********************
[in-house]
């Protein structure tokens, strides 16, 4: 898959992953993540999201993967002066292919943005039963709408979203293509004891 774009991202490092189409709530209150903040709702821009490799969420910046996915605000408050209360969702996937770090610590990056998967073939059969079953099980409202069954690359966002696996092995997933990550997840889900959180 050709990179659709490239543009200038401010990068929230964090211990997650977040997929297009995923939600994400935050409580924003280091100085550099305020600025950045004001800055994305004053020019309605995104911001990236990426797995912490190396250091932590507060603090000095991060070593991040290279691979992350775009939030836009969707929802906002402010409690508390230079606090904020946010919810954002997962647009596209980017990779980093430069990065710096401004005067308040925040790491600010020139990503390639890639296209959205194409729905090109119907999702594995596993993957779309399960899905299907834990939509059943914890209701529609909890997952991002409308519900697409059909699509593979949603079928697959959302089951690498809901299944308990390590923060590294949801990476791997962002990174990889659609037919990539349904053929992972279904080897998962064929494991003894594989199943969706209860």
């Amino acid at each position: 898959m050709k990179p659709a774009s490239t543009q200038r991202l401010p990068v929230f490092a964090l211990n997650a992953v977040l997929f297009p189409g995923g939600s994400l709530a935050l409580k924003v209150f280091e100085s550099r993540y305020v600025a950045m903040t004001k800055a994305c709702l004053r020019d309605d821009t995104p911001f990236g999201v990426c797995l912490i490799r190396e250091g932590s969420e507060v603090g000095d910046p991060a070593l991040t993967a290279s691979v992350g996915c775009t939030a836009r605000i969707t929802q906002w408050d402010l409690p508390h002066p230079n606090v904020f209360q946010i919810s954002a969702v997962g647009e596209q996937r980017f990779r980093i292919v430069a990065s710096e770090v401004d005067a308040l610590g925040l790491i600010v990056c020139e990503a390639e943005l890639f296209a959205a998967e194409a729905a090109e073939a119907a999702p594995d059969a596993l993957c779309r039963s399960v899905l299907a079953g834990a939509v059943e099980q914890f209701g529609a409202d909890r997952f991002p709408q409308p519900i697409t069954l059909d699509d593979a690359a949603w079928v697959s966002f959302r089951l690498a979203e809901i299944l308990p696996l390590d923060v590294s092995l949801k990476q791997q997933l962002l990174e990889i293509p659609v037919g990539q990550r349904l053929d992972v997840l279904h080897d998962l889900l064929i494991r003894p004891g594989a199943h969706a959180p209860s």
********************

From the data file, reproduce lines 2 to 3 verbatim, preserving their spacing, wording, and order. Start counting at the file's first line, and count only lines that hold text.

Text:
């Protein structure tokens, strides 16, 4: 898959992953993540999201993967002066292919943005039963709408979203293509004891 774009991202490092189409709530209150903040709702821009490799969420910046996915605000408050209360969702996937770090610590990056998967073939059969079953099980409202069954690359966002696996092995997933990550997840889900959180 050709990179659709490239543009200038401010990068929230964090211990997650977040997929297009995923939600994400935050409580924003280091100085550099305020600025950045004001800055994305004053020019309605995104911001990236990426797995912490190396250091932590507060603090000095991060070593991040290279691979992350775009939030836009969707929802906002402010409690508390230079606090904020946010919810954002997962647009596209980017990779980093430069990065710096401004005067308040925040790491600010020139990503390639890639296209959205194409729905090109119907999702594995596993993957779309399960899905299907834990939509059943914890209701529609909890997952991002409308519900697409059909699509593979949603079928697959959302089951690498809901299944308990390590923060590294949801990476791997962002990174990889659609037919990539349904053929992972279904080897998962064929494991003894594989199943969706209860």
């Amino acid at each position: 898959m050709k990179p659709a774009s490239t543009q200038r991202l401010p990068v929230f490092a964090l211990n997650a992953v977040l997929f297009p189409g995923g939600s994400l709530a935050l409580k924003v209150f280091e100085s550099r993540y305020v600025a950045m903040t004001k800055a994305c709702l004053r020019d309605d821009t995104p911001f990236g999201v990426c797995l912490i490799r190396e250091g932590s969420e507060v603090g000095d910046p991060a070593l991040t993967a290279s691979v992350g996915c775009t939030a836009r605000i969707t929802q906002w408050d402010l409690p508390h002066p230079n606090v904020f209360q946010i919810s954002a969702v997962g647009e596209q996937r980017f990779r980093i292919v430069a990065s710096e770090v401004d005067a308040l610590g925040l790491i600010v990056c020139e990503a390639e943005l890639f296209a959205a998967e194409a729905a090109e073939a119907a999702p594995d059969a596993l993957c779309r039963s399960v899905l299907a079953g834990a939509v059943e099980q914890f209701g529609a409202d909890r997952f991002p709408q409308p519900i697409t069954l059909d699509d593979a690359a949603w079928v697959s966002f959302r089951l690498a979203e809901i299944l308990p696996l390590d923060v590294s092995l949801k990476q791997q997933l962002l990174e990889i293509p659609v037919g990539q990550r349904l053929d992972v997840l279904h080897d998962l889900l064929i494991r003894p004891g594989a199943h969706a959180p209860s």